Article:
Easter Day, 2019
This talk was given by Paul Wintle on .
The total length of the recording is . The talk is interactive with participation from several others. Some contributions are not audible and sound levels are inconsistent.
Before the talk, John 12:1–8 is read by Alan W.
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- John 20:1–18, read by Alan W
- Four points starting with the letter F
- Acts 10:34–43, read by May
- Adhesive tape as an illustration of how sin binds
- Friends, or Fellowship
- Follow, including an interview with Jo
- Fantastic Hope
Alan W: John’s gospel,
Early on the first day of the week, while it was still dark, Mary Magdalene went to the tomb and saw that the stone had been removed from the entrance. So she came running to Simon Peter and the other disciple, the one Jesus loved, and said, ‘They have taken the Lord out of the tomb, and we don’t know where they have put him!’
So Peter and the other disciple started for the tomb. Both were running, but the other disciple outran Peter and reached the tomb first. He bent over and looked in at the strips of linen lying there but did not go in. Then Simon Peter, who was behind him, arrived and went into the tomb. He saw the strips of linen lying there, as well as the burial cloth that had been around Jesus’ head. The cloth was folded up by itself, separate from the linen. Finally the other disciple, who had reached the tomb first, also went inside. He saw and believed. (They still did not understand from Scripture that Jesus had to rise from the dead.)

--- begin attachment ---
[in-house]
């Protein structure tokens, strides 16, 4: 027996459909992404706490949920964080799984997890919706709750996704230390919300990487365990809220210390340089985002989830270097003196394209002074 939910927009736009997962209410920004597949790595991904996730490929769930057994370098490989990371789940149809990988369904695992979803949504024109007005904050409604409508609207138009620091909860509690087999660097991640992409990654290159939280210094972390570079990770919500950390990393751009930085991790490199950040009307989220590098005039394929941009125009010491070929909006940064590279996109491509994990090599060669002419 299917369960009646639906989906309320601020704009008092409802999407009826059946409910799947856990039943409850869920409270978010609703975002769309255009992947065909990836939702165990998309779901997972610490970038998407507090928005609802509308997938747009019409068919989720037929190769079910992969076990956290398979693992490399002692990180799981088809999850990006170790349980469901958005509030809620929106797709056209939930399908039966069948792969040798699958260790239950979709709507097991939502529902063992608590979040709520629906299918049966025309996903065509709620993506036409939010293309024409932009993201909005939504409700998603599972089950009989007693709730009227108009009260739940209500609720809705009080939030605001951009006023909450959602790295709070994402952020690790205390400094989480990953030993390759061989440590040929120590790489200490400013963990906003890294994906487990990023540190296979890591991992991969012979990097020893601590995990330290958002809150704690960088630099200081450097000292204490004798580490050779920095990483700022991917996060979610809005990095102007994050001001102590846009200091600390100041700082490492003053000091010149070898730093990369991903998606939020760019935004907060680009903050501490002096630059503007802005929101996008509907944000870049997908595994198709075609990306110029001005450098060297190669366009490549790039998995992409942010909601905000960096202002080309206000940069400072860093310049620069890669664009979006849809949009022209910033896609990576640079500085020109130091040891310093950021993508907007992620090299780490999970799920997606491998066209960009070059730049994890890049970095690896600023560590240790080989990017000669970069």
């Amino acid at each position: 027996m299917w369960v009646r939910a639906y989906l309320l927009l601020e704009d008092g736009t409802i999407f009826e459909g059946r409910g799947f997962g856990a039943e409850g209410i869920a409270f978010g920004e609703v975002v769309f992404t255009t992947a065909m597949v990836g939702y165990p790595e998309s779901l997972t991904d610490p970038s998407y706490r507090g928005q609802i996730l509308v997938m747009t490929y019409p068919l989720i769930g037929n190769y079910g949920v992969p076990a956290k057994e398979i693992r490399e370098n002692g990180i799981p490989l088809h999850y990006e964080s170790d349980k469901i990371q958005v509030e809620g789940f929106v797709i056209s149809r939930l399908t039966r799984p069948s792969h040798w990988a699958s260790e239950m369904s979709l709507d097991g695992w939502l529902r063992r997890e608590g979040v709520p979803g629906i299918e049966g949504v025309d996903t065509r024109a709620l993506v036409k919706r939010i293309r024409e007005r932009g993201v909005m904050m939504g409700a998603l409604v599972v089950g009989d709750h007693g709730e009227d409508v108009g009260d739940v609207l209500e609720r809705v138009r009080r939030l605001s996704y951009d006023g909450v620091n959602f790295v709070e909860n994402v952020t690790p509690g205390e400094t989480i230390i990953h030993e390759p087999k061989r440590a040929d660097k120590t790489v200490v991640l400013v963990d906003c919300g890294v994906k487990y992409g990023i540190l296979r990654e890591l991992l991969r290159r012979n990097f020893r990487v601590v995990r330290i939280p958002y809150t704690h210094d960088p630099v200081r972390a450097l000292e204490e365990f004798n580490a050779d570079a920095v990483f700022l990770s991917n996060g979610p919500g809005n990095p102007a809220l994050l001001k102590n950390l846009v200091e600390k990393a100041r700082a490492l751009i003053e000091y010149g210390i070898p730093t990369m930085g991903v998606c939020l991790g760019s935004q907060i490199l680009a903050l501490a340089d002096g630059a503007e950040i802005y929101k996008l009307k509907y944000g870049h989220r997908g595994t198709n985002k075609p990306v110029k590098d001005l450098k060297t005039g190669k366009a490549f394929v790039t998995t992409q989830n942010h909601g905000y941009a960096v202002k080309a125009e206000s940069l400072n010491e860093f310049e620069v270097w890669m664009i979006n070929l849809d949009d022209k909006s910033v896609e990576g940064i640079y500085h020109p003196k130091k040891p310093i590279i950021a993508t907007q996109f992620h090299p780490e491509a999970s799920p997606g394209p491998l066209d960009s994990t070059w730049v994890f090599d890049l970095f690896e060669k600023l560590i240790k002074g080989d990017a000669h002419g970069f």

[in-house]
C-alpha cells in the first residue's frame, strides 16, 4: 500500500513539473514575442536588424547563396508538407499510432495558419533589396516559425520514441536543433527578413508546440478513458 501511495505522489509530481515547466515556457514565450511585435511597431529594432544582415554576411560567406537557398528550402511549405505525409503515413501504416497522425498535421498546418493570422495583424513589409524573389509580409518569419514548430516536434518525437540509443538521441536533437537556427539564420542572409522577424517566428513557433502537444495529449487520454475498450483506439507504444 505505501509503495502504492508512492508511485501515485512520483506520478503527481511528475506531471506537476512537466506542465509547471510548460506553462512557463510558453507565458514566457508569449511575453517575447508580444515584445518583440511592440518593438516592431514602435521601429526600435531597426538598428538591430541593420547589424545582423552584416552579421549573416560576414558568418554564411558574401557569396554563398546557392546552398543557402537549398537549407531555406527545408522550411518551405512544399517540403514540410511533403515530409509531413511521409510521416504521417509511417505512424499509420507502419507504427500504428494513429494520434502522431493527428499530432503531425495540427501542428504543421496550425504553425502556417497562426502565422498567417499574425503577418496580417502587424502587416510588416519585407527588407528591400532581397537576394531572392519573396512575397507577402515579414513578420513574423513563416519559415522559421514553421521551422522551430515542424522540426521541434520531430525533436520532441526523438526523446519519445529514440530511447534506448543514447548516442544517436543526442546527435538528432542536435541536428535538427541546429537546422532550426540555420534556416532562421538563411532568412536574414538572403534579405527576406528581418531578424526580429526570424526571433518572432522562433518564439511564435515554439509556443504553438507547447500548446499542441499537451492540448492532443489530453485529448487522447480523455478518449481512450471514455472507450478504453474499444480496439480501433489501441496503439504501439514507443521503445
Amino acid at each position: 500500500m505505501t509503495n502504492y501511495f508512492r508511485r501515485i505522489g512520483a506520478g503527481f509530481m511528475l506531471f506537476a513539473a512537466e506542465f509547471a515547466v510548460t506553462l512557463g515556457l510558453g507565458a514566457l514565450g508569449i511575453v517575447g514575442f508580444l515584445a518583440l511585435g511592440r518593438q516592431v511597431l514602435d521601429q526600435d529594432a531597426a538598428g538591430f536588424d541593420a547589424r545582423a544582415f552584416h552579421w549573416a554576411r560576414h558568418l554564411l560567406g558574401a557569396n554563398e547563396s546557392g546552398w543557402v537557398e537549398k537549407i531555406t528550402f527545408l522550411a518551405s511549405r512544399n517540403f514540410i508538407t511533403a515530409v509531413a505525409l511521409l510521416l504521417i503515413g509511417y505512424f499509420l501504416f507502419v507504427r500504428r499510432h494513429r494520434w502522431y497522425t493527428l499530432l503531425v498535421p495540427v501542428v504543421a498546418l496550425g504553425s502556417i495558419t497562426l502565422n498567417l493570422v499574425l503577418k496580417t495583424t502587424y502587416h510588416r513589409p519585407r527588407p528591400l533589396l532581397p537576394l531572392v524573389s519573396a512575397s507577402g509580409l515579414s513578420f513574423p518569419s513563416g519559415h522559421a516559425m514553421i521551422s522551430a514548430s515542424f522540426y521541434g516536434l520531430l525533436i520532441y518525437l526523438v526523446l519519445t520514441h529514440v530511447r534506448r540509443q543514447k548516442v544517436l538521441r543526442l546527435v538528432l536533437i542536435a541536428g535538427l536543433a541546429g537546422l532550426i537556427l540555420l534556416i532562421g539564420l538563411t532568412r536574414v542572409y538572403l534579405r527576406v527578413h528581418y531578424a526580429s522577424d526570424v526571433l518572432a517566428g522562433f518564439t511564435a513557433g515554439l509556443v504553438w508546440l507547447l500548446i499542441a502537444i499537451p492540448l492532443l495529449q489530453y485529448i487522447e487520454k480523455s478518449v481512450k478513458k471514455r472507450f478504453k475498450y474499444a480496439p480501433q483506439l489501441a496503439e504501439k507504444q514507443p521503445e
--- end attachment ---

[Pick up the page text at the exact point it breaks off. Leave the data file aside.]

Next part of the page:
Then the disciples went back to their homes, but Mary stood outside the tomb crying. As she wept, she bent over to look into the tomb and saw two angels in white, seated where Jesus’ body had been, one at the head the other at the foot. They asked her, ‘Woman, why are you crying?’ ‘They have taken my Lord away,’ she said, ‘and I don’t know where they put him.’ At this, she turned around and saw Jesus standing there, but she did not realize that it was Jesus.